The Hippodrome theatre may not have many visitors climbing its steps, but it is certainly still entertaining patrons virtually. (Photo courtesy of Tanya Pattison)

The Hippodrome’s Production Of ‘Souvenir’ Highlights The Possibilities Of Virtual Theater


Not even a global pandemic can stop Gainesville theater.

The Hippodrome Theatre staff used a virtual program called Broadway Unlocked to recreate a live performance experience for patrons who are quarantined at their homes. The Hipp was able to showcase its socially-distanced production of Stephen Temperley’s “Souvenir” while also connecting with the community, sharing behind-the-scenes secrets, and reminding audience members that the arts are resilient.

Over 50 audience members purchased $30 tickets for the online opening night and entered the virtual “lobby” program before the show. On the site, they found three tabs: the stage, the bar, and the mezzanine. Each tab imitated the actions that normally occur in each part of the theater.

“On the stage” before the show, uptempo tunes were being sung and played on the piano live by actor Brady Wease. The bar tab paired attendees together randomly and allowed for 3 minutes of conversation as their imaginary drink was being poured. The mezzanine tab had live conversations with “Souvenir’s” actors, director and designers. Audience members were able to switch between the tabs, taking in it all before the show began.

When showtime came around, everyone joined “the stage” to hear some live opening remarks from the show’s director Stephanie Lynge about the process.

“We were so excited to have something to work on together,” Lynge said. “To have [a project], even though it was weird and new and odd and something out of our comfort zone, was something to be treasured and we really enjoyed it.”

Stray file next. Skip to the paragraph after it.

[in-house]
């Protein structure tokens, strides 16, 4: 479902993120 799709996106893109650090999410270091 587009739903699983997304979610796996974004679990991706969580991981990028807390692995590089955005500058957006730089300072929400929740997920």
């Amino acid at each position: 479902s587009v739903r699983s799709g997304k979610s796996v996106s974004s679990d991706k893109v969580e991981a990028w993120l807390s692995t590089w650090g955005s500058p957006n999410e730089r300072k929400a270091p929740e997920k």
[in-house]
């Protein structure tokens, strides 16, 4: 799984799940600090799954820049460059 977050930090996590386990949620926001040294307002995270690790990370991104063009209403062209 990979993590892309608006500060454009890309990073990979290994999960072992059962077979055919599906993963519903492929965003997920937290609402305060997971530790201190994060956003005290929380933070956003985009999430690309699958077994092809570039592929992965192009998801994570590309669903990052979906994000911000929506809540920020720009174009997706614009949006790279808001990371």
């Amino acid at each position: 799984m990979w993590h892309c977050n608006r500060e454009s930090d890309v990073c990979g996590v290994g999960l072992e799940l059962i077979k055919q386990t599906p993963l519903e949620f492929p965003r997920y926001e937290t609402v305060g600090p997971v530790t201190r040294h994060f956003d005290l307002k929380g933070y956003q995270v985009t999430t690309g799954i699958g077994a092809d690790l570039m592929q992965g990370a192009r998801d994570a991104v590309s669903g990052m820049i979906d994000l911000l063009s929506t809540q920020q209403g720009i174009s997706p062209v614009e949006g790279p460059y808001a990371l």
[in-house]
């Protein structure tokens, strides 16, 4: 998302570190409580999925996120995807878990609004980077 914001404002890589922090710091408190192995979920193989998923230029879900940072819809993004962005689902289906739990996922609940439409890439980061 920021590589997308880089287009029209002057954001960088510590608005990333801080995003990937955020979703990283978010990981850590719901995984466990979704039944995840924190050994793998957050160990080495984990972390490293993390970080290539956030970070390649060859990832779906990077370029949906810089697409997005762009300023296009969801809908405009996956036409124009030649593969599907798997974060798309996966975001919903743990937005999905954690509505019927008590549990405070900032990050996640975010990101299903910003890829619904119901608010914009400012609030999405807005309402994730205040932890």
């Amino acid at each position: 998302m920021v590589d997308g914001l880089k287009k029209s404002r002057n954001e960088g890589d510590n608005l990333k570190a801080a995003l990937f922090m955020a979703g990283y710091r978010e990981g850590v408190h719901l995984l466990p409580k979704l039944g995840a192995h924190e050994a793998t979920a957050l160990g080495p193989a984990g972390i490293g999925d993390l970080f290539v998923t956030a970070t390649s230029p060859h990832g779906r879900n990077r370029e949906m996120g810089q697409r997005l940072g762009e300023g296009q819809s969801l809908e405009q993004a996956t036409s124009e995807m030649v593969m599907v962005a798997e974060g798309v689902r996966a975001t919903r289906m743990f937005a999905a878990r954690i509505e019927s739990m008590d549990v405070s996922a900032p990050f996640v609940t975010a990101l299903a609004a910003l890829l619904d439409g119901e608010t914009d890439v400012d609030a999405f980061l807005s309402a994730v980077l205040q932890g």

Then came the pièce de résistance: the show.

Malcolm Gets (left) and Kelly Atkins (right) performing a scene from “Souvenir” by Stephen Temperley.

The play “Souvenir” was filmed just days before in the homes of the actors and edited together by Amanda Nipper and Bill Boothman, the Hippodrome’s sound designer and master electrician, respectively. To imitate a set or common background, the actors had curtains and historically accurate set pieces brought to their homes. Costumes were made without costume fittings and delivered to their homes.

Despite the fact that the show was not live, audience members remained engaged to the performance. The comments section sported many complimentary responses including “Bravo!” and “I’m having a religious experience.” Following the performance, an audience member was sharing to the group how as the show went on, it began to feel more and more like he was actually attending the show at the Hippodrome.

“It was jarring at the end when there wasn’t thunderous applause,” he said.

While the audience members are used to seeing these performances, the actors certainly weren’t used to watching themselves perform on their opening night. Malcolm Gets, who plays the role of Cosme McMoon, said it was an experience like no other.

Though he had starred in many plays, films, and television shows over the years, this theatre/film hybrid was uncharted territory for him. He said he loved every second of the experience from online rehearsals to filming his scenes from the comfort of his home. That being said, he still looks forward to a day when audiences can return to physical theaters.

“My dream is that the theatre will reopen and Kelly [Atkins], Stephanie [Lynge] and I will be able to do it in front of an audience,” Gets said.

About Laura Chiarello

Laura is a reporter for WUFT News who can be reached by calling 352-392-6397 or emailing

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Photo: Francis Hills, Tempus Fugit, 2013

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